A common term used in development businesses that’s focused on preventing problems is “assurance”. We often see businesses apply “assurance” to plans, designs and other activities – but crucially not against working software. This kind of practice, reminiscent of the process police checking that the artifacts are all there, doesn’t tend to positively affect quality.
Spending a small amount of time checking plans, roadmaps and architectural approaches is a good idea but spending considerable time or effort is actually counter-productive. We learn far more from working software that we can test, try out and otherwise play with than we ever learn from studying the plans. We’ve seen many projects where the process assurance people checked all of the processes were being followed and yet the resulting product was bad. We’ve also seen many examples of the opposite: teams that didn’t follow “the process” but succeeded in making high quality products their customers loved.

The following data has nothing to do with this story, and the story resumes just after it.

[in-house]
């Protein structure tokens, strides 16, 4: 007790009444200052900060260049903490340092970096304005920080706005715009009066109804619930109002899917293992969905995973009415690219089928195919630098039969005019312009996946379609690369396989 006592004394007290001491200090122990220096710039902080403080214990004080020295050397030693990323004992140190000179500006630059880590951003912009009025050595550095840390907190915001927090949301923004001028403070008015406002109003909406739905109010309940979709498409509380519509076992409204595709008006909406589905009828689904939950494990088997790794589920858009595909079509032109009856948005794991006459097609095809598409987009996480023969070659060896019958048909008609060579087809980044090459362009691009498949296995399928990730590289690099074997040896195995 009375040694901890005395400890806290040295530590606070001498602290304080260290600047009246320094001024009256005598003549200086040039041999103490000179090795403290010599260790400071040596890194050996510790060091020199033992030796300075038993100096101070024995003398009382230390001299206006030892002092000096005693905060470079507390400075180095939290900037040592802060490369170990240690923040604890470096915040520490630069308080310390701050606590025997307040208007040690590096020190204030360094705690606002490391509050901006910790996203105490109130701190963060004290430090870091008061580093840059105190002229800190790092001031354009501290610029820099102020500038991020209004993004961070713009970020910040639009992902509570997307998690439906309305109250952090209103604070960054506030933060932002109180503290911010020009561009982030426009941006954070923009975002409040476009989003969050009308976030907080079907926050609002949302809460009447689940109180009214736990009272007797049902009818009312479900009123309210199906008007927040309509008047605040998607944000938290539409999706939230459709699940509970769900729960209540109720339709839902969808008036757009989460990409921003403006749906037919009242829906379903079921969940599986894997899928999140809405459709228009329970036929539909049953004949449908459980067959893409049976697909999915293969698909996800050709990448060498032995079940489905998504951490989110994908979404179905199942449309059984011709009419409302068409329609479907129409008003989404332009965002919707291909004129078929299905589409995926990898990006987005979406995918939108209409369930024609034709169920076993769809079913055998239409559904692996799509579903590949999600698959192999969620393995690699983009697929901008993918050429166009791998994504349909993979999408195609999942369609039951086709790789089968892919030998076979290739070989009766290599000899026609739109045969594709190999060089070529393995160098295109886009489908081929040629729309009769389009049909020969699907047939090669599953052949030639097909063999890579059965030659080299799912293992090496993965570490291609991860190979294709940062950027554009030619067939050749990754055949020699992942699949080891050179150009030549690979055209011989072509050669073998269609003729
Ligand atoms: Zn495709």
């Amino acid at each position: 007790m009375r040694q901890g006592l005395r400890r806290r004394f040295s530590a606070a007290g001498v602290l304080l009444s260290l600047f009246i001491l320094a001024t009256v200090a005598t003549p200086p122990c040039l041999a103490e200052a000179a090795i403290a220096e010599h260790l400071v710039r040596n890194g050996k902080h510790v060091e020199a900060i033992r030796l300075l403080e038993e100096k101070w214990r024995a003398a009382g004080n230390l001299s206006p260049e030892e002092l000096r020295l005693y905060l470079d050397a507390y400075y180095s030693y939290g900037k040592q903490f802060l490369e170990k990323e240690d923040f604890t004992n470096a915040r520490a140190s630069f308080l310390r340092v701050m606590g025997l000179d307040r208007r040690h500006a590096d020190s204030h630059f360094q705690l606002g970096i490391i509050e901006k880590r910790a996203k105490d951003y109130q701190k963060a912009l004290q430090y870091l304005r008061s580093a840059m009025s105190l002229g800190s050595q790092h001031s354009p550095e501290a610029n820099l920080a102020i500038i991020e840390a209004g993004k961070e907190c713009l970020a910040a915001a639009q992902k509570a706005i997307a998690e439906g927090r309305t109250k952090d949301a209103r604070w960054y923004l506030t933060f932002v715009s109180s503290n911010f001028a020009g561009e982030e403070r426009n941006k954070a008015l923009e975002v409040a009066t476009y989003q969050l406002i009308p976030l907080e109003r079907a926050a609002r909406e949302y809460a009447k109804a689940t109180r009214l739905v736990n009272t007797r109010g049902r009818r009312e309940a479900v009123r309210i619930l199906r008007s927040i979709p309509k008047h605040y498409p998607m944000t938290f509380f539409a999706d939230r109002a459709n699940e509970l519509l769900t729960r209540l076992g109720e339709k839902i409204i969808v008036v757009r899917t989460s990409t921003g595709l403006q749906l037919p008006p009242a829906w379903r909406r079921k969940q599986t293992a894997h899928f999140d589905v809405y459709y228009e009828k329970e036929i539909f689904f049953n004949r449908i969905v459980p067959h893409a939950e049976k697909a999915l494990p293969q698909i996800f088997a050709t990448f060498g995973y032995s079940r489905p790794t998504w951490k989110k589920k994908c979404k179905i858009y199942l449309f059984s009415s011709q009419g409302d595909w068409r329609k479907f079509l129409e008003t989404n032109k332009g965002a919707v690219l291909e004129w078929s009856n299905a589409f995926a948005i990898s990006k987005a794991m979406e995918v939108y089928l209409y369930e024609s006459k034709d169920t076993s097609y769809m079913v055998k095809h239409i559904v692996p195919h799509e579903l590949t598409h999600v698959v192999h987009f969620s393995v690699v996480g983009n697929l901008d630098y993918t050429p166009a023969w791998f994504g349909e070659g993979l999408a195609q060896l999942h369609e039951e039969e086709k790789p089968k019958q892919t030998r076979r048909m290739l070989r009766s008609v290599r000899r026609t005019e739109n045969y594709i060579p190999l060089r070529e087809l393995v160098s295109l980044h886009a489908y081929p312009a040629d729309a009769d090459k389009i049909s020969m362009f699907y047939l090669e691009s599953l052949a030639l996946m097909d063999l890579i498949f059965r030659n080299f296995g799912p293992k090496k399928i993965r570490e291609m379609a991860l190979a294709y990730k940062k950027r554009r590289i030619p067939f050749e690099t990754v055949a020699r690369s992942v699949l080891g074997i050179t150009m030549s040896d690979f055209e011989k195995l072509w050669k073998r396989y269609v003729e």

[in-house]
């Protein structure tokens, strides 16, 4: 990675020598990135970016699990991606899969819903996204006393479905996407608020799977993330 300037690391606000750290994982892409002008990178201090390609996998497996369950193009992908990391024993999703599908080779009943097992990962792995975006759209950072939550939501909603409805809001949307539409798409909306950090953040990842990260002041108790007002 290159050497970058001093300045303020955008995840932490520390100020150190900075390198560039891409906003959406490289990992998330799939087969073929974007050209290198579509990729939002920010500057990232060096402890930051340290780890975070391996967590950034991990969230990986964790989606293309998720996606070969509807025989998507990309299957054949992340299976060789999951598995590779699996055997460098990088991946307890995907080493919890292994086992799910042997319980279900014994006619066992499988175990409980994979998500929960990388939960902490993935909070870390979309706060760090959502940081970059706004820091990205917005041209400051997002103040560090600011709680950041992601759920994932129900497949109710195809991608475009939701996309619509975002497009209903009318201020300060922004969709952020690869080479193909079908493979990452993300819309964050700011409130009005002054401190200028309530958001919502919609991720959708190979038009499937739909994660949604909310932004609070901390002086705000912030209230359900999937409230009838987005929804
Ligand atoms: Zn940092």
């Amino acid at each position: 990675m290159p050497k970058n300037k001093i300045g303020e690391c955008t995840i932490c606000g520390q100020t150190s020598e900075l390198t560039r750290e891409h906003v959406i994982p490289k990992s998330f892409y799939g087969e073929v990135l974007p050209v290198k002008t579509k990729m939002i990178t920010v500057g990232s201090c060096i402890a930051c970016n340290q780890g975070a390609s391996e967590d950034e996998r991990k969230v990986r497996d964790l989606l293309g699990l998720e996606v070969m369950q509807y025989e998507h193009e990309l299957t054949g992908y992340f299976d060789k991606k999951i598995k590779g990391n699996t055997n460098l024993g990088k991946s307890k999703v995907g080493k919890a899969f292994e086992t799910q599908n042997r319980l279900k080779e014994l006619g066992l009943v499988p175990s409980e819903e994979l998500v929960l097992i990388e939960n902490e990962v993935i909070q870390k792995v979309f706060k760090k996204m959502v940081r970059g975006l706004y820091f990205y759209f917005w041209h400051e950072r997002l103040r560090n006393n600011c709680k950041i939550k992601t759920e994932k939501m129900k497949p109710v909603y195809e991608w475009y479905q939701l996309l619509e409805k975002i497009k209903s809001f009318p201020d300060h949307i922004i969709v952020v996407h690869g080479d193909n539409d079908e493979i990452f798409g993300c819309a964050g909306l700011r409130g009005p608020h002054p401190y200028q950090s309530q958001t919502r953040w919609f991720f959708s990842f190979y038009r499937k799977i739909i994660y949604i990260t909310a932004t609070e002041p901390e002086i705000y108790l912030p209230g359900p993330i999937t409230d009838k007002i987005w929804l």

The lesson we learn from this is that working software really is the only meaningful measure of progress, and the only meaningful thing we can test. Software development, other than specific edge cases such as model driven development, simply isn’t transformational. We don’t just take the requirements and translate them into design, then into code. We learn and evolve as we’re going along.
Avoid spending time and money on “assurance” of plans, designs and other intermediary artifacts. This activity slows you down in terms of building the product, the thing you actually can assure. We recommend putting the emphasis on the output of activity, not the plans and designs. Regular customer/user demos, automated and exploratory testing are all valuable activities.